Best Boat Soaps for Regular Washdowns

PS searches for marine soap Holy Grail: affordable, eco-friendly, won't strip wax.

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Sticking to a regular boat bath regimen has multiple benefits. It not only keeps a boat looking good, but it also helps protect it from unnecessary, accelerated wear and tear. When left to bake in the sun over time, dirt, bird droppings, and environmental detritus can take their toll on fiberglass and wood finishes, and the longer you wait to swab your deck, the tougher the task will be.

Grime and dirt attract more grime and dirt, explained Bill Lindsey, marketing vice president for Star brite, a maker of marine maintenance products. And grime and dirt lead to advanced wear: Abrasion takes its toll on vinyl, fiberglass, plastic, and so on. Metal surfaces begin to show surface corrosion, which left unchecked leads to full-on rust. If you don’t maintain your boat, it will wear out much more quickly than if you clean it.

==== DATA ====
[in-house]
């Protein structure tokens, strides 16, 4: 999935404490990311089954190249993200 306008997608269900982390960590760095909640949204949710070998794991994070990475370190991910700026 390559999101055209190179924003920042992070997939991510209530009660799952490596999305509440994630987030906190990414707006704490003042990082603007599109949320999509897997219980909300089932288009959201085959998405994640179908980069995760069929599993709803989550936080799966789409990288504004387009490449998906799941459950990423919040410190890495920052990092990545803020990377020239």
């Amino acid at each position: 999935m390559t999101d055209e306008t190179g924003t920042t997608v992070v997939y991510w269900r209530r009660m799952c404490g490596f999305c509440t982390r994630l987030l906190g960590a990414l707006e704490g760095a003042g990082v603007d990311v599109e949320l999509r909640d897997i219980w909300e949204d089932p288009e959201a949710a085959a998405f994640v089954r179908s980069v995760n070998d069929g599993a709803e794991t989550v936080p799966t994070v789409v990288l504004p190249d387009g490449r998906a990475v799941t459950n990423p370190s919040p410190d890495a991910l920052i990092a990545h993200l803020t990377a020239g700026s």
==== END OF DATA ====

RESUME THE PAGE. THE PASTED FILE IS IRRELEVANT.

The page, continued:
Getting a boat sparkling clean will always require a little elbow grease and muscle, but using the proper equipment and an effective soap will make the job easier and faster-allowing you more time for sailing. For this report, we tested more than a dozen boat soaps in search of those that are effective, easy to use, affordable, don’t remove wax, and won't harm the marine environment. Check out From Bubbles to Beads for details on how we tested the soaps.

The Boat Soaps We Tested

PS tested 13 products-aerosol sprays, gels, powders, and liquids-advertised as either boat soaps or wash-n-waxes. We may have missed a few, but the group offers a good cross-section of available products. The test field comprised seven liquid concentrates, three liquid sprays, one aerosol, and two gel concentrates.